Kimbra’s Ring of Gold

This 21-year-old singer has “it.”

Plain Gold Ring

Explosively controlled jazz. Volcanic scat and soul. She bobs and weaves and falls victim to the depths of her emotional possession, as all great artists do. But she rises from those depths and expresses the journey upward and outward, without losing her courage or her conviction.

Aside from her wonderful voice, running parallel with it, she moves in interesting, idiosyncratic ways to her own song. A refreshing change from all too many pop singers who dance in cookie cutter ways, pushed into narrow corporate forms to look like every other pop singer.  Joy Williams of The Civil Wars is similar in her physical originality.…

The Physiology of Jazz

She’s a dervish on the piano. She dances with it, tweaks and cajoles the notes, the rhythm, the beat. There are few performers with such a developed and idiosyncratic relationship with their musical instrument, and few who exhibit so much joy in performance. She makes music, the act of making music, physical, kinetic, electric.

NPR has a story and a good video up on its website showing her extraordinary technique.

Born in Japan in 1979, Hiromi later studied at the Berklee College of Music in Boston. She has played with several legends of the Jazz world, including Stanley Clarke and Chick Corea.…

Witness to Genesis

 First to see. Like Billie Holiday and Benny Goodman. 1933. Debut to beat the band. To be there. To be not square there. Ella singing scat with Dizzy in the 40s. Using her voice like a horn, playing with it, like a mad cat running up and down a tree. Running up and down and all over town.

Billie wrote a lot of songs. A lot of people don’t know that. Or care. They just want to hear her sing. And, maybe feel like they’re cool for liking her, knowing about her. Yeah, it’s cool if you’re hip without pushing it.…

Being in Time

Yves Tanguy’s Indefinite Divisibilty. 1943

For those of you north of the border, for those of you planning to take a trip to Canada soon, Desi Di Nardo has a poetic treat in store. On Wednesday, May 13th, she will be holding a workshop/reading at 7:00pm.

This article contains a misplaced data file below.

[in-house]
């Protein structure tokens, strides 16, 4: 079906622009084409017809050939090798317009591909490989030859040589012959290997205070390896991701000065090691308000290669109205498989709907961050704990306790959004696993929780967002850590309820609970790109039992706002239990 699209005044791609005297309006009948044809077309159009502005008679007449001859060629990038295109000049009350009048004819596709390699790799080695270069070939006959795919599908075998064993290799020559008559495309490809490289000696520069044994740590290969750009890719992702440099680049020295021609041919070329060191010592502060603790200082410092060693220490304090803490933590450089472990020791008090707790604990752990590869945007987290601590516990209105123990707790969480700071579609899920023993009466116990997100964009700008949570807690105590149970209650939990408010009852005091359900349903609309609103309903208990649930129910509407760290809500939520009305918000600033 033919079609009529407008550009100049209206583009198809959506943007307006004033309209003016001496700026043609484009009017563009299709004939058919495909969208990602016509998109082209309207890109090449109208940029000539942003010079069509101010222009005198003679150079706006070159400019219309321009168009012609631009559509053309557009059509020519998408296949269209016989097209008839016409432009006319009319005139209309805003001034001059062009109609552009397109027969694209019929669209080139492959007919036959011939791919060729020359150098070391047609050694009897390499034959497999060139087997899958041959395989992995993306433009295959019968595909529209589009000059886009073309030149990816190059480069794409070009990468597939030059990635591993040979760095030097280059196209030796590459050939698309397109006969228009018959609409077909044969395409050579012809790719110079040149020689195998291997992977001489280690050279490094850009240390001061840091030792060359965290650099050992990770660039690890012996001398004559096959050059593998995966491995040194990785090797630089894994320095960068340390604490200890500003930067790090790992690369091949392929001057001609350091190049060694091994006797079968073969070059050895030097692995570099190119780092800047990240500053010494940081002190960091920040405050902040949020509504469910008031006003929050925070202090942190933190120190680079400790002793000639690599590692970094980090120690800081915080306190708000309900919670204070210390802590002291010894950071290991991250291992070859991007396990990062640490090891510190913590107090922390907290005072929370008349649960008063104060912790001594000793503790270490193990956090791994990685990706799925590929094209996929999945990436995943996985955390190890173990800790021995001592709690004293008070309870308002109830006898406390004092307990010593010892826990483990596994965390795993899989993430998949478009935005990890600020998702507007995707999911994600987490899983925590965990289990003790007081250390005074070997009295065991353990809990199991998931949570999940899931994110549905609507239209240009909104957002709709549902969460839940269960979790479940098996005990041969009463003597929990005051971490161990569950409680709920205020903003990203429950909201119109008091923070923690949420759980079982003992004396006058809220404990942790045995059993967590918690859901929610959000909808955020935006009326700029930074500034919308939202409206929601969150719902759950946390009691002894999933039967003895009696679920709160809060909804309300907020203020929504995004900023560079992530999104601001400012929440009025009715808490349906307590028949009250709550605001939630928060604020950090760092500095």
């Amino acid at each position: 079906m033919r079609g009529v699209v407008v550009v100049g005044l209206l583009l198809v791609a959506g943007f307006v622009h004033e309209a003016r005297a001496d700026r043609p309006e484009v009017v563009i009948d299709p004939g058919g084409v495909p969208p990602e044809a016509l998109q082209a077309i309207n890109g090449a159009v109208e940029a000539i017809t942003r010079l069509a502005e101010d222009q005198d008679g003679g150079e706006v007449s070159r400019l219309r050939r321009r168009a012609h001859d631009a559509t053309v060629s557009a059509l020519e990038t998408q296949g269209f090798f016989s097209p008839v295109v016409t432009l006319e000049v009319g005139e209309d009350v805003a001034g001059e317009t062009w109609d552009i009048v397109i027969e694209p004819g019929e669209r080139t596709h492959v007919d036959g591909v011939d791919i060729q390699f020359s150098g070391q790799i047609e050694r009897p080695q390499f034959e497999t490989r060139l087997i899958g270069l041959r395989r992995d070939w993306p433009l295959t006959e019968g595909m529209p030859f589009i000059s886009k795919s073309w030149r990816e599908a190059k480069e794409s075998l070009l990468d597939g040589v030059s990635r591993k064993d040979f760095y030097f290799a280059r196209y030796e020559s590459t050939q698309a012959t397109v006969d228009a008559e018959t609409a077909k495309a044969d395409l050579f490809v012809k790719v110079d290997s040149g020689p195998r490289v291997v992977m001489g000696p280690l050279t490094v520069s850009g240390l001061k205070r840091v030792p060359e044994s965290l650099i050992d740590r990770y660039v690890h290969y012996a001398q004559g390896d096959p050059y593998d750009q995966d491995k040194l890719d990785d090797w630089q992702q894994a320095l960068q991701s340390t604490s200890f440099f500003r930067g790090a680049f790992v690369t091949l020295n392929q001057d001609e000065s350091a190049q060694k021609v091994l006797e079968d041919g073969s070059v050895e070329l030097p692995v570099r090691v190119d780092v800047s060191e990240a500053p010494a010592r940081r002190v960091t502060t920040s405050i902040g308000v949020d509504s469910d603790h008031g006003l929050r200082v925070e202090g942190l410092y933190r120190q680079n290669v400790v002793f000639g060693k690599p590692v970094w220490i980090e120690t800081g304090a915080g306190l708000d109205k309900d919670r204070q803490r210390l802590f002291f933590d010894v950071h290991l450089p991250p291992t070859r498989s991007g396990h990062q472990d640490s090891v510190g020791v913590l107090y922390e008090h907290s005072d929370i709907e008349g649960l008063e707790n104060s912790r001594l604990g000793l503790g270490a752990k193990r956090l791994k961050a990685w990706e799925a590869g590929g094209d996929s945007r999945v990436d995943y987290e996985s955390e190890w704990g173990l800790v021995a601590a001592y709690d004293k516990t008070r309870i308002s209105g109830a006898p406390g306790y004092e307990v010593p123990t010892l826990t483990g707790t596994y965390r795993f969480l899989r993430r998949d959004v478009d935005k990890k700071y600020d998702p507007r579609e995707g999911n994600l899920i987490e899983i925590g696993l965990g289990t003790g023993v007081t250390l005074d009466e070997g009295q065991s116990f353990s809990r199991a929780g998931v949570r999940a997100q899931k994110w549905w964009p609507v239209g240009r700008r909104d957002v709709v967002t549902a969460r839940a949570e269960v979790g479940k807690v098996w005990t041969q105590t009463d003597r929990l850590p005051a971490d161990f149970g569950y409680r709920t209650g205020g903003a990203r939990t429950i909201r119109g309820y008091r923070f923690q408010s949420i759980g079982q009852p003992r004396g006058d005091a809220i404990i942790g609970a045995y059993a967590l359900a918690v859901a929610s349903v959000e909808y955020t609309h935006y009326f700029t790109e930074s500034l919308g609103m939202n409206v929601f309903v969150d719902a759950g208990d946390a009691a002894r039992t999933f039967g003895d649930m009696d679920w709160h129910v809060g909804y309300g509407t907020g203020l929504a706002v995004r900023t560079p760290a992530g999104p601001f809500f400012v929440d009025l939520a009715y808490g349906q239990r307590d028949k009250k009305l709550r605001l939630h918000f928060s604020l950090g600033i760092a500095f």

The location is:

The McNally Robinson Bookstore

Don Mills Road at Lawrence Avenue East
12 Marie Labatte Road
Toronto, Ontario
M3C 3R6

(416) 384-0084

From the bookstore’s announcement:

Desi Di Nardo is an author and poet living in Toronto whose work has been published in numerous North American and international journals and anthologies. Her poetry has been performed at the National Arts Centre, featured in Poetry on the Way on the TTC, and displayed in the Official Residences of Canada.

Freedom to Swing

Django Reinhardt and company. Photo by Dietrich Schulz-Koehn

While doing some research for a new novel, I stumbled on a fascinating story. WWII, Occupied France, and Django Reinhardt, one of the great Jazz guitarists of his era. Many elements make the story fascinating, but perhaps the most unusual aspect of the whole thing is that Reinhardt was a gypsy. The Nazis included the Roma in with other minority groups it sought to destroy, killing hundreds of thousands of them before their reign of terror ended. According to Michael Zwerin, who wrote Swing Under the Nazis, Reinhardt rose to prominence in occupied Paris despite being a gypsy.…

Vienna Teng

One of my favorite recent discoveries is the music of Vienna Teng. I love the name. She chose it. It fits. A Taiwanese-American singer/songwriter from California, Vienna has a gorgeous, angelic voice that exudes intelligent sweetness, but is never saccharine.

She has called her music “Chamber Folk”, which rings true. Influenced by Classical, Jazz, Folk and Pop, Vienna Teng sings on the edge of discovery. She flies higher, but doesn’t overreach. When she is not singing, just talking, she sounds more than down to earth. She seems relaxed about her place on the surface of this planet. But music lifts her off that surface again and again and again.…

Kandinsky’s Synesthesia

Kandinsky’s Yellow, Red, Blue. 1925: Centre Georges Pompidou, Paris

Kandinsky heard colors. They sang to him. His notes were colors, his colors notes. I see Jazz in the air, Bebop tickling the cerebral cortex, trailing after the watcher and the painter and the singer in all of us. I see blue notes, sharps and flats, choruses and improvs. The sun kisses that music and carries it through space and time. And there’s something not quite right, or unfinished, and waiting. There’s something ready to come into view on the right, like an unfinished symphony, an old Jazz or Blues number found in the papers of a known or unknown master.

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